How many Chinese players buy your game on Steam?
This is an important question to ask in evaluating your marketing efforts, effects of localization, and similar topics. Seems simple enough to check–go to Steamworks finance, hit “Regional Sales Report”, find where China is listed, and expand to see the number of wishlists and purchases.
Unfortunately, that is going to miss a portion of Chinese players, who will instead be counted as being in the US, Canada, the UK, Russia, or any number of other countries. This is because they have their Steam accounts registered to these regions (despite the difficulties in local payment and similar).
This stems from significant anxiety among Chinese players about whether access to their Steam library will, at some future date, be cut off. As of yet, despite the launch of Steam China, this hasn’t happened, and Chinese players retain access to their library of games on international Steam. But as all of us with 100+ games in our Steam library can understand, the prospect provokes considerable worry.
What other regions do Chinese gamers register in?
If you’d asked me to guess the answer here, I probably would have said Russia, or similar low cost regions. As a reminder, under usual regional pricing on Steam, players in China get a significant discount (something over 50% off compared to US gamers). It would seem logical for Chinese gamers picking a different region to pick one that benefits from regional pricing as well–Russia, Brazil, Turkey, Argentina, and so forth, are all regions that have even lower game prices than China.
Now, I do think that does happen–I’ve certainly seen marketing response to Chinese language advertising that indicates some are showing up in these low cost regions–but Wren from Witch Beam today mentioned in the Discord of GameDiscoverCo that she had noticed a discrepancy where Steam was showing relatively more users assigned to the US rather than China compared to what was showing in their in-game analytics. This potentially indicates Chinese players opting into the US region on Steam, but if so, why would a Chinese player voluntarily choose to pay twice as much for their games by switching to the US region?
I spent a few minutes checking posts on Zhihu (a website sort of like a Chinese version of Quora), and came across a fascinating post:
Apparently, as worried as Chinese gamers are that government action might cut off access to their Steam library, they are just as worried that Steam itself will ban their accounts for terms of service violations if they switch regions. As one Chinese gamer put it:
(“I cannot advise you to change regions, because I cannot overlook the danger of [getting your account banned by Steam]; I cannot advise you to stay [in the Chinese region], because I likewise have no confidence in what the future will bring.”)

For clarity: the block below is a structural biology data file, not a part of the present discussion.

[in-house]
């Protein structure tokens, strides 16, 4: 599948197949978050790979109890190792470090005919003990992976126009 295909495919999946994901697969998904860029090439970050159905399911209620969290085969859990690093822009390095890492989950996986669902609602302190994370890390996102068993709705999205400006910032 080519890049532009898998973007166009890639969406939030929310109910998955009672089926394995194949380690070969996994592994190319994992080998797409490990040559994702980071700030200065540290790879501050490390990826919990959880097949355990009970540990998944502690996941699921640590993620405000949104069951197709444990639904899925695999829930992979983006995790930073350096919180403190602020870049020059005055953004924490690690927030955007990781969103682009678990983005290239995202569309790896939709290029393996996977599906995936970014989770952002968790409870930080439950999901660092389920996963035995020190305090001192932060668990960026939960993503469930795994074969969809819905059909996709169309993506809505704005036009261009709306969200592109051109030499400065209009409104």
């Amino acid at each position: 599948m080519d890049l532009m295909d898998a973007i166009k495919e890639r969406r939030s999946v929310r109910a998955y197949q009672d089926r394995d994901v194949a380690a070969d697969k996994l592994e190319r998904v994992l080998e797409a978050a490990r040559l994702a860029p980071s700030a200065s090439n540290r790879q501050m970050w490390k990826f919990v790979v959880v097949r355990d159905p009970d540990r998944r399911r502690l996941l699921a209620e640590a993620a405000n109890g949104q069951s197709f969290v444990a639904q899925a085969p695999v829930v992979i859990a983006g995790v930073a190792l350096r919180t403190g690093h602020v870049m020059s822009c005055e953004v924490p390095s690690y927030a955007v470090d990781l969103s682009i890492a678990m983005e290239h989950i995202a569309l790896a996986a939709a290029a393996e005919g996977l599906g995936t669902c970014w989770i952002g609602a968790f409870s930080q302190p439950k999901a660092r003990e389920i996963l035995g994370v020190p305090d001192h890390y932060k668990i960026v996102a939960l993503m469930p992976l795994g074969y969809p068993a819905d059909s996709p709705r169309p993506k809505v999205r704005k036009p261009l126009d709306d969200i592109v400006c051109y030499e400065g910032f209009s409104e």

Apparently, from this an idea arose among some Chinese gamers:
(“switch to a high price area and you won’t have trouble”)
As some Chinese gamers reason, Steam has an incentive to ban people who switch to low price regions, but little incentive to ban those switching to higher price regions–after all, they pay even more for games. One other Zhihu post (steam转了美区如何安全地付款？ – 知乎) has one commentator state: “据我的身边统计学来看，最近几年国区（低价区）转高价区（比如美区加区英区）还没有被ban的记录。” (“according to the statistics I have available, in the past several years, switching from the Chinese region (low price region) to a high price region (for example US, Canada, UK region) has not yet elicited any bans [from Steam].”
Now, to be clear I think the person is using “statistics” there in a half-joking manner, and plenty of Chinese gamers in the first link argue against the idea that switching to a high priced area is safe. But for our purposes, whether this idea is correct isn’t of primary importance–some Chinese gamers do believe it, and for them, the idea that they will have greater security in their games not being subject to removal based on some future government action is enough to justify paying more than twice as much today by switching their accounts to register under the US, Canada, UK, or other high priced countries.
So when you are measuring the return on investment of advertising in China, or assessing the effects of having Chinese localization available, it’s useful to bear in mind that the Steam sales report data is likely undercounting Chinese gamers.
More generally, I’d note how much security in ownership of games matters to players–enough to opt into paying over twice the price just to avoid the uncertain potential of losing games in the future. For those tempted to use various aggressive forms of DRM, require players to be online even when playing singleplayer games, or implement similar controls–it would be worth considering how much those methods may detract from that sense of secure ownership for players.